Klipsch RP-600M Loudspeaker

hfnedchoiceRedesigned from the ground up, Klipsch's all-new Reference Premiere series leverages over 70 years of loudspeaker history. We audition the largest of its bookshelf trio...

With no shortage of standmount loudspeakers vying for our attention, any newcomer needs to stand out from the crowd. And few stand out as boldly as Klipsch's £625 'Reference Premiere' series RP-600M, arriving from a company with an auspicious portfolio of exciting-sounding horn-loaded loudspeakers [HFN Jun '19], all dating back to the first ever Klipschorn model launched in 1946.

On the face of it the RP-600M is pretty conventional – it's a smallish (399x202x301mm, hwd) two-way, ported standmount design. It's also one of three RP standmount/bookshelf models, the partnering £500 RP-500M and £400 RP-400M smaller and more affordable still.

So far, so average – but from here Klipsch takes a walk on the wild side. There are various key facets to this design, including the company's 'hybrid Tractrix' horn-loaded tweeter and the bass/mid driver with its spun copper 'Cerametallic' cone. Its 25mm titanium dome tweeter is sunk into a satin-black silicon composite front baffle while the 165mm bass driver employs a mix of ceramic and aluminium, said to be especially rigid and light. Knitting the drivers together is a second-order crossover comprising a total of five components.

Inner Flare
Although designed in the USA, this speaker is made in China. Its cabinet is decently finished for the price, with an attractive vinyl wrap in a choice of ebony and walnut finishes – but weighing in at 7.3kg it's hardly the most sturdy in this market segment. The 'knuckle rap' test suggests that its 15mm MDF panels are less well damped than some rivals, if without being flimsy.

Around the back, the bass reflex port has a specially contoured inner flare that's claimed to reduce air turbulence, for lower port noise. There's also a set of bi-wirable binding posts that take standard banana plugs or bare wire up to 12-gauge and, over the baffle, a removable magnetic grille cover. The speaker comes supplied with some very small self-adhesive rubber feet, which the user can stick on or leave off at their discretion.


I found the RP-600M easy enough to position, although you don't want it too close to a boundary wall, for it needs at least 50cm of breathing space for optimum bass performance. A slight toe-in helped sharpen-up the stereo imaging too. Otherwise it's equally unfussy about the partnering amplifier. I used a beefy Cambridge Audio Edge W but discovered it was just as happy on the end of Icon Audio's Stereo 40 valve amp [HFN May '19]. In both cases, a Chord Hugo 2 DAC [HFN Aug '18] was employed as my main source.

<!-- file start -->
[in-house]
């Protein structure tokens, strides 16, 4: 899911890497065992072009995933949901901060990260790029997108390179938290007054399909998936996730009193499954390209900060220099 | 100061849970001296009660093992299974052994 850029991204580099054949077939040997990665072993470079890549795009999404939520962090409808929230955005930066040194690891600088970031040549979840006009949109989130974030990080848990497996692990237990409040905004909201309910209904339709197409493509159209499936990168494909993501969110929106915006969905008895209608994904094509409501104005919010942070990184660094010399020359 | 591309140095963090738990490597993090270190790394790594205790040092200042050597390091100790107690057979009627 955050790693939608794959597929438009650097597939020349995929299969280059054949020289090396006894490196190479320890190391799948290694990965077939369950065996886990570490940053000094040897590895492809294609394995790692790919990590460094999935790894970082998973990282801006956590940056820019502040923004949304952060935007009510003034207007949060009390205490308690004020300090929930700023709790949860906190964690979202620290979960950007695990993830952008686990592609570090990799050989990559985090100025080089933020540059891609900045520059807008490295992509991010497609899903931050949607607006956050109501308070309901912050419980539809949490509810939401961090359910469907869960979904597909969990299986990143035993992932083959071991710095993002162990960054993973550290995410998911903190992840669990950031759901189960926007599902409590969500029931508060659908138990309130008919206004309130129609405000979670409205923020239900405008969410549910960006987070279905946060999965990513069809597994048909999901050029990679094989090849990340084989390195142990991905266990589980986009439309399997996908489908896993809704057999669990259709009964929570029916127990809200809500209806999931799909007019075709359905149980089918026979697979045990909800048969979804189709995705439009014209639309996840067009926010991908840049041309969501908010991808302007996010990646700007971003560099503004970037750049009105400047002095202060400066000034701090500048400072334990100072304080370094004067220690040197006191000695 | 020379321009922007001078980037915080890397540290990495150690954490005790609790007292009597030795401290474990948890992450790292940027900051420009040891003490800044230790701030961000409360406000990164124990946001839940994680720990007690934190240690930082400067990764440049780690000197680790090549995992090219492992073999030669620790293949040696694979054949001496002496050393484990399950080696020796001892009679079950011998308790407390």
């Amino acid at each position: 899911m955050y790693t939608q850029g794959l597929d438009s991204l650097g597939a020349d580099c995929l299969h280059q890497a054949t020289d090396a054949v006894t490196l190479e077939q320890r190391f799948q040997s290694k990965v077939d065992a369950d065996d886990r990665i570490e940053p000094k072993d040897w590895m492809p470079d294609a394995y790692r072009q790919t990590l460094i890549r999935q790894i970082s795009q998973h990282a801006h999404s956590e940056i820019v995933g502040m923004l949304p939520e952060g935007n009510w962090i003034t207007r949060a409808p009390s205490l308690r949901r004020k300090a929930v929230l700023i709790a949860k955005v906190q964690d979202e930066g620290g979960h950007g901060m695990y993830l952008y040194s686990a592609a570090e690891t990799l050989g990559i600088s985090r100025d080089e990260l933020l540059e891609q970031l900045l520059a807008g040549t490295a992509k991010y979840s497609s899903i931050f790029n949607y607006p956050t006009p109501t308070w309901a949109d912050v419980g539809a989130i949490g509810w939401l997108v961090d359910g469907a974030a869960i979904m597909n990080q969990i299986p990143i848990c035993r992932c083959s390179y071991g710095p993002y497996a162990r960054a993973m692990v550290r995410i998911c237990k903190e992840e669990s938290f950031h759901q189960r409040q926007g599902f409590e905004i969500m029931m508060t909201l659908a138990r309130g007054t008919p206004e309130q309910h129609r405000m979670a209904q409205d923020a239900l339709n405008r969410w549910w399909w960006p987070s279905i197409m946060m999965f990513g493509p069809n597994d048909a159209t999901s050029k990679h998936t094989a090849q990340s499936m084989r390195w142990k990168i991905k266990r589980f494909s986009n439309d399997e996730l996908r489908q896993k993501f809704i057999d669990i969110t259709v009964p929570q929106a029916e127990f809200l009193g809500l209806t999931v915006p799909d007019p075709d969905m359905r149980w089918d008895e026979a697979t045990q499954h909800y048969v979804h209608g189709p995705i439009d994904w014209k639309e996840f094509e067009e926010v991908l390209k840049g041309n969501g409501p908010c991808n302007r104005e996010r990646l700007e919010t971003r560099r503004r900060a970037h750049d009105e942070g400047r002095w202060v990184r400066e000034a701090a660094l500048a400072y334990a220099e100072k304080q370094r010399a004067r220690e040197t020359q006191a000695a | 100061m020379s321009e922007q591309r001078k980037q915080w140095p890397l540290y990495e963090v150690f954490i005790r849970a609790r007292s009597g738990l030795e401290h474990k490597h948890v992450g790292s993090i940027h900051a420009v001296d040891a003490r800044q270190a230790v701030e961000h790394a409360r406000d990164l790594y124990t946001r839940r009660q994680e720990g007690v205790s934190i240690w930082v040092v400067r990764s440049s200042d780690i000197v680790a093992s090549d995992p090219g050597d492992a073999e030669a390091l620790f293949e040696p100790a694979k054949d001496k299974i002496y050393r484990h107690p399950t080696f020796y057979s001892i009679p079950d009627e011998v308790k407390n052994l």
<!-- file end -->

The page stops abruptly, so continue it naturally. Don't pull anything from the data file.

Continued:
sqnote Real Character
At a time when some might argue the standmount market is becoming a little too homogeneous, the Klipsch RP-600M's 'warts and all' approach to music-making is nothing if not distinctive. This is a genuine, old school 'character loudspeaker'.

It's one of the 'Marmite' products that you are either going to love... or not. Superficially, it's a bouncy, zesty sort of performer that definitely causes you to sit up on the sofa and pay attention to the music. At the same time, it's a little uneven sounding. There's a bump that makes the upper bass sound a tad more gutsy than perhaps it should given the size of the loudspeaker, and the tweeter is typically lively and, on occasions, even hard-sounding.

So there's a suggestion of the old fashioned 'boom 'n tizz' sound that once characterised US loudspeakers. This makes rock, pop and R&B music sound very upbeat, but lovers of jazz might think it a little uncouth just as classical music fans will crave a more balanced presentation.

Speed Demon
There's certainly an unpredictability about the RP-600M's response to a piece of music! Visioneers' 'Oil And Water' [Hipology; BBE Omniverse BBE176ACD], a good example of modern urban music, with a strong rap vocal line and a soulful electronic backing track, was lapped up by the RP-600M. In fact it loved it, giving added impetus to the bass drum and bass synthesiser work that punched the song out into the room. At the same time, the snare drum sound was fast and well lit, as was the lead vocal. The overall effect was quite arresting, the speaker reaching out and successfully grabbing my attention.

The downside was that bass seemed to tail off quite quickly below its upper bass sweet spot, and there was some hardness in the upper midband. Male vocals, for example, came over as slightly shouty and forward. While this wasn't excessive by any means, there's a definite 'footprint' to the way this speaker makes music...

Klipsch Group, Inc.
Indianapolis, USA
Supplied by: Henley Audio, Oxfordshire, UK
01235 511 166